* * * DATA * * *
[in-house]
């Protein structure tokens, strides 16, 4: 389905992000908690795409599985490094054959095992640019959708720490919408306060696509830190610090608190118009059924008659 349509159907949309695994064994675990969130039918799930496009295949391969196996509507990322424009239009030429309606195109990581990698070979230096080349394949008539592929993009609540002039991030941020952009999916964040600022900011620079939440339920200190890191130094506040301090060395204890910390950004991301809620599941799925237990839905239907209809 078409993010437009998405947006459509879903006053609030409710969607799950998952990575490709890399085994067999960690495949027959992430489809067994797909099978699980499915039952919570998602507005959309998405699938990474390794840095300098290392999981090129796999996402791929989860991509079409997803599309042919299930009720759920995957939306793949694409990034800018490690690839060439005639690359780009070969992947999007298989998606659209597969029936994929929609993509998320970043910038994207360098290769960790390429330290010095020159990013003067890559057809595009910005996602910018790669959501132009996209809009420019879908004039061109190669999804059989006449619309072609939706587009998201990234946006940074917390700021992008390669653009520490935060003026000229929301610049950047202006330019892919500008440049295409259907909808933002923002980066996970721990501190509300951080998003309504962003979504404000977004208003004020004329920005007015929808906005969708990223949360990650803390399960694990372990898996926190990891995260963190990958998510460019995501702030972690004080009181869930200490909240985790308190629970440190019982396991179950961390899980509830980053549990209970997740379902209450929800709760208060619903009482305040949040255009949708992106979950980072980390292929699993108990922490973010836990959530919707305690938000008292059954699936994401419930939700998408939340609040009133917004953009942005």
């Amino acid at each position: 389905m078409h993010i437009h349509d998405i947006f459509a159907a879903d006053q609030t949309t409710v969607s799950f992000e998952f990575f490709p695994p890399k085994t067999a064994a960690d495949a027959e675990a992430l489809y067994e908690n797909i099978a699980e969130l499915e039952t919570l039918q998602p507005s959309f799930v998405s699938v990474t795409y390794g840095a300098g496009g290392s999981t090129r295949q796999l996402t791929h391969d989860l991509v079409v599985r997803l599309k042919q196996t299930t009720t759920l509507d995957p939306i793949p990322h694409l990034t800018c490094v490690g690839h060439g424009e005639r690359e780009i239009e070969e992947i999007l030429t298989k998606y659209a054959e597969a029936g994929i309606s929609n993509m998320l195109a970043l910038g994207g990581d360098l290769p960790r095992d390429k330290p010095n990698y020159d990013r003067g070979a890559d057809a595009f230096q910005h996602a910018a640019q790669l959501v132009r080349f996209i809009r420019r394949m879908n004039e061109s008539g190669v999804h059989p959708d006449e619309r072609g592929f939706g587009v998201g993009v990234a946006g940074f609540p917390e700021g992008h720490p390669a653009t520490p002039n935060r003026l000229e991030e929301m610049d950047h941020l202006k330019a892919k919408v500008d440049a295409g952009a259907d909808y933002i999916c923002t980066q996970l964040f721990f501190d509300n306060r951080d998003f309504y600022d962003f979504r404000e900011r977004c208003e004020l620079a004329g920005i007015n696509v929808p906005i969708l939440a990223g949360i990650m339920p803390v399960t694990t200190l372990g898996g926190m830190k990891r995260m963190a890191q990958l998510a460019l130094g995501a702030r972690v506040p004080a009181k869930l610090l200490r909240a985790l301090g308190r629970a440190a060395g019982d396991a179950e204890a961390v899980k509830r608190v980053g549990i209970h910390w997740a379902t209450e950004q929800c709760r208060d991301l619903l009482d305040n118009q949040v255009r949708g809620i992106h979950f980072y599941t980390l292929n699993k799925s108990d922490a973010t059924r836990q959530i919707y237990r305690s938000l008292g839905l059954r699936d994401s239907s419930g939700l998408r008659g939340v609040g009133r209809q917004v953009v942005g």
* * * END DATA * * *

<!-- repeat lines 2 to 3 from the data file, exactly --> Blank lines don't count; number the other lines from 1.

């Protein structure tokens, strides 16, 4: 389905992000908690795409599985490094054959095992640019959708720490919408306060696509830190610090608190118009059924008659 349509159907949309695994064994675990969130039918799930496009295949391969196996509507990322424009239009030429309606195109990581990698070979230096080349394949008539592929993009609540002039991030941020952009999916964040600022900011620079939440339920200190890191130094506040301090060395204890910390950004991301809620599941799925237990839905239907209809 078409993010437009998405947006459509879903006053609030409710969607799950998952990575490709890399085994067999960690495949027959992430489809067994797909099978699980499915039952919570998602507005959309998405699938990474390794840095300098290392999981090129796999996402791929989860991509079409997803599309042919299930009720759920995957939306793949694409990034800018490690690839060439005639690359780009070969992947999007298989998606659209597969029936994929929609993509998320970043910038994207360098290769960790390429330290010095020159990013003067890559057809595009910005996602910018790669959501132009996209809009420019879908004039061109190669999804059989006449619309072609939706587009998201990234946006940074917390700021992008390669653009520490935060003026000229929301610049950047202006330019892919500008440049295409259907909808933002923002980066996970721990501190509300951080998003309504962003979504404000977004208003004020004329920005007015929808906005969708990223949360990650803390399960694990372990898996926190990891995260963190990958998510460019995501702030972690004080009181869930200490909240985790308190629970440190019982396991179950961390899980509830980053549990209970997740379902209450929800709760208060619903009482305040949040255009949708992106979950980072980390292929699993108990922490973010836990959530919707305690938000008292059954699936994401419930939700998408939340609040009133917004953009942005």
């Amino acid at each position: 389905m078409h993010i437009h349509d998405i947006f459509a159907a879903d006053q609030t949309t409710v969607s799950f992000e998952f990575f490709p695994p890399k085994t067999a064994a960690d495949a027959e675990a992430l489809y067994e908690n797909i099978a699980e969130l499915e039952t919570l039918q998602p507005s959309f799930v998405s699938v990474t795409y390794g840095a300098g496009g290392s999981t090129r295949q796999l996402t791929h391969d989860l991509v079409v599985r997803l599309k042919q196996t299930t009720t759920l509507d995957p939306i793949p990322h694409l990034t800018c490094v490690g690839h060439g424009e005639r690359e780009i239009e070969e992947i999007l030429t298989k998606y659209a054959e597969a029936g994929i309606s929609n993509m998320l195109a970043l910038g994207g990581d360098l290769p960790r095992d390429k330290p010095n990698y020159d990013r003067g070979a890559d057809a595009f230096q910005h996602a910018a640019q790669l959501v132009r080349f996209i809009r420019r394949m879908n004039e061109s008539g190669v999804h059989p959708d006449e619309r072609g592929f939706g587009v998201g993009v990234a946006g940074f609540p917390e700021g992008h720490p390669a653009t520490p002039n935060r003026l000229e991030e929301m610049d950047h941020l202006k330019a892919k919408v500008d440049a295409g952009a259907d909808y933002i999916c923002t980066q996970l964040f721990f501190d509300n306060r951080d998003f309504y600022d962003f979504r404000e900011r977004c208003e004020l620079a004329g920005i007015n696509v929808p906005i969708l939440a990223g949360i990650m339920p803390v399960t694990t200190l372990g898996g926190m830190k990891r995260m963190a890191q990958l998510a460019l130094g995501a702030r972690v506040p004080a009181k869930l610090l200490r909240a985790l301090g308190r629970a440190a060395g019982d396991a179950e204890a961390v899980k509830r608190v980053g549990i209970h910390w997740a379902t209450e950004q929800c709760r208060d991301l619903l009482d305040n118009q949040v255009r949708g809620i992106h979950f980072y599941t980390l292929n699993k799925s108990d922490a973010t059924r836990q959530i919707y237990r305690s938000l008292g839905l059954r699936d994401s239907s419930g939700l998408r008659g939340v609040g009133r209809q917004v953009v942005g």